There was a question about marketing this book, and it’s funny because it is being marketed as an adult book here in the U.S. and a YA book in England. For me, it has to do with the view of the piece. I think in middle grade the view is outward, asking big questions—What is truth? What is love? What is friendship—trying to understand how the world works, and how everything fits together. With YA, the view tends to be inward, posing questions of identity: Who am I? And do I matter? I've never been a person to do A, B, or C, but now I am a person who has done A, B and C, and now I'm going to be that person forever. And of course, that isn't true, but it sure as hell feels true when you're fifteen. Which is why if you ask a ten-year-old, what do you want to be when you grow up, they'll still tell you twenty things, and four of them are imaginary. Whereas if you ask a fifteen-year-old, “what do you want to be when you grow up?,” they say, “why are you making aggressive eye contact with me right now?”
For adult fiction, the view is backward: How did we get here? And what does it mean? Those are kind of quick and dirty distinctions, but when I realized I was writing a novel, it was very clear to me that I was dealing with memory and how our contextualization of memory shifts over time. And so there really wasn't a question for me at all as to what I was doing.
TC: Is the line between YA and adult fiction artificial? As you're teaching your students, how are you saying here's where you walk up to that line, and here's where you're doing something else?
NL: I think more than that, I believe in "Write the thing." If you're unsure, just write the thing, and then figure out what it is afterwards. One of the beauties of YA is that it allows teenagers to read stories about people who are going through the things that they're going through at the time that they're going through it. And, you know, if done well, it gives a lot of respect to that experience, in a way that sometimes other representations of teen experiences can be sort of dismissive or jaded. But of course, teens read adult fiction all the time; adults read YA and middle grade fiction all the time. We need different stories at different times.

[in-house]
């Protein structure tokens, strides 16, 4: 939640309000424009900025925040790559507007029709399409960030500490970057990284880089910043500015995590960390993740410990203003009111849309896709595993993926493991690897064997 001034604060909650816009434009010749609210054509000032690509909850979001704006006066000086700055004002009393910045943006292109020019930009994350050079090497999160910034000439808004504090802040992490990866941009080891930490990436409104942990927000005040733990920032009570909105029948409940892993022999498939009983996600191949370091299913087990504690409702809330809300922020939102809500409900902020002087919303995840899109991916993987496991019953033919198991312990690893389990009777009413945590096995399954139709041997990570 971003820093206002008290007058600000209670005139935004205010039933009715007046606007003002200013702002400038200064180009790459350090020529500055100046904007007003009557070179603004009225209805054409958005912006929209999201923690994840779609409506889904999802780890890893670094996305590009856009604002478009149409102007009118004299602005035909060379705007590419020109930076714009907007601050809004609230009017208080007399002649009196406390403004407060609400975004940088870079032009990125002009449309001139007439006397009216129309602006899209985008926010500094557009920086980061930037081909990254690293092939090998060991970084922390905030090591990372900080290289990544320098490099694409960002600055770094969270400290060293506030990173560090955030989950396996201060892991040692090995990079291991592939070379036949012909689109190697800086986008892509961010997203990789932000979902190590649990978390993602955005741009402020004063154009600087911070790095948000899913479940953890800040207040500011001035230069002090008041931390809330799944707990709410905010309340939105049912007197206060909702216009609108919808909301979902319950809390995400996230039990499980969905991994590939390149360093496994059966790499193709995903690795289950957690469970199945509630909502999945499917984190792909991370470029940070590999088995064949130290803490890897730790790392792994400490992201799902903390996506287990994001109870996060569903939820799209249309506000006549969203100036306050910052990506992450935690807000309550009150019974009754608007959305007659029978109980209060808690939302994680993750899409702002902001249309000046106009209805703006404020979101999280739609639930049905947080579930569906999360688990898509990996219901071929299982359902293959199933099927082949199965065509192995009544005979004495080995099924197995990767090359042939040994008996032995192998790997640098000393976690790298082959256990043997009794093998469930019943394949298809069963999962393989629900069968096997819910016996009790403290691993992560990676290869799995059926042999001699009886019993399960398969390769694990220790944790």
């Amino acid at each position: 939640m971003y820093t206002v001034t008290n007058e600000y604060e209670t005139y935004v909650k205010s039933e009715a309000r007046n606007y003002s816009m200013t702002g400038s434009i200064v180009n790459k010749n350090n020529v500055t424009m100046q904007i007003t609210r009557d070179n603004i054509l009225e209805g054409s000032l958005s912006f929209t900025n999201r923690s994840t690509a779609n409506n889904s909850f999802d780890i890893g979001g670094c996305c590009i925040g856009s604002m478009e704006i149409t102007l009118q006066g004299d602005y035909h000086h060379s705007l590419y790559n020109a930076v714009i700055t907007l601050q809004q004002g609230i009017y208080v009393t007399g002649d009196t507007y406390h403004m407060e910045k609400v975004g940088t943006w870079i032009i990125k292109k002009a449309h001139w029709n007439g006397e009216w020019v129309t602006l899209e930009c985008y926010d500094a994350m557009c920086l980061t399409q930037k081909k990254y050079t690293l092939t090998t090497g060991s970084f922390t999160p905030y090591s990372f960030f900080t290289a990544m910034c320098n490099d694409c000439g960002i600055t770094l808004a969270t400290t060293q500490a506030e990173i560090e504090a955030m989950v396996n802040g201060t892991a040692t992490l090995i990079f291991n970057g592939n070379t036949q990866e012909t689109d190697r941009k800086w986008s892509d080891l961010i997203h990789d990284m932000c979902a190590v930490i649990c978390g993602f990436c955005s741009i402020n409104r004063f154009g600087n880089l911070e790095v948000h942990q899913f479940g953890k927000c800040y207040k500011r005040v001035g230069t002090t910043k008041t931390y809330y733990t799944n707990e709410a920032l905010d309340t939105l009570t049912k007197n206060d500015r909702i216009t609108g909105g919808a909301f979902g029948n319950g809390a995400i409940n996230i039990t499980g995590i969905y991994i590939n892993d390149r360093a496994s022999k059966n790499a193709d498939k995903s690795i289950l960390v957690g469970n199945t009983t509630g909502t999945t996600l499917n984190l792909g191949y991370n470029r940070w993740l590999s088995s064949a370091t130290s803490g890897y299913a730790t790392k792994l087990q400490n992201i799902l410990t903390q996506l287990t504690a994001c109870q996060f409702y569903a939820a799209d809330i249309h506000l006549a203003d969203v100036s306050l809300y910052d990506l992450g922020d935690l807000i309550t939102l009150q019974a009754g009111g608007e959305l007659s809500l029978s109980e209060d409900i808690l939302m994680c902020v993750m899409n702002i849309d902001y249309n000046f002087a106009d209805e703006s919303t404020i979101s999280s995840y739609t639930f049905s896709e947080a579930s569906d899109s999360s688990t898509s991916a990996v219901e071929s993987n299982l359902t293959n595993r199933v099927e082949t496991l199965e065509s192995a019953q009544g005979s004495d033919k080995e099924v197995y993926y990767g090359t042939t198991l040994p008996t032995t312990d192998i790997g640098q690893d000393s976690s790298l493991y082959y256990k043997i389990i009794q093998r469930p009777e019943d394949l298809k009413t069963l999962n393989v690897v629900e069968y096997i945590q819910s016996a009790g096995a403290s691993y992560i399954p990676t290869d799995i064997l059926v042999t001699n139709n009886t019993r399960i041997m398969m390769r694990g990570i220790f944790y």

And I do think some of it is just marketing. Ruta Sepetys also has books that are YA in the United States and adult books in other countries; the distinction does tend to get blurry. But also, we writers do ask ourselves, who is the ideal reader for this book? That is why directionality in the book’s point of view is helpful to me. Because a book is not just a stationary object, and the story doesn't happen on the page—the story happens in that space between the reader and the page. We are asking our readers to be full partners in the building of the story. So that question of which direction is this piece looking becomes useful.
TC: That gives readers so much permission to enjoy YA at any age.
NL: People think of YA as being about coming of age, but Yerba Buena is about stepping into adulthood. I really loved being free to explore what happens after those teen years: life experiences that define what we do next. In Yerba Buena, I was able to ask, how do those defining experiences shape how people are in their professional lives, their love lives, and their adult relationships with immediate family? And what does it take for people to really face the things that they've gone through? What does it take for us to realize that the coping mechanisms, or the self-protective tendencies that we have created for ourselves, are no longer serving us, and we need to let some of that go in order to have a more open heart in the new relationships that we choose? It was very exciting to be able to explore that.
TC: Kelly, do you feel like The Ogress and the Orphans and When Women Were Dragons are in communication with each other in any way?
KB: I mean, now I do. The thing is, everything that we see, we've seen before—on all these terrible things that we're struggling against and pushing against. So, on one hand, [both books] speak to this moment, but they also speak to “we’ve seen where this goes, and it is not great.” And we will see it again, this yearning for a strong man, this denial of history, this denigration of others . . . we've been here before, right? We've been here before, and we're gonna be here again, which is why any kind of meditation, whether allegorical or otherwise, is helpful. It helps us recognize those patterns when they assert themselves, and it helps to create a counternarrative to push back against them.
Click here to purchase When Women Were Dragons at your local independent bookstore
Click here to purchase Yerba Buena at your local independent bookstore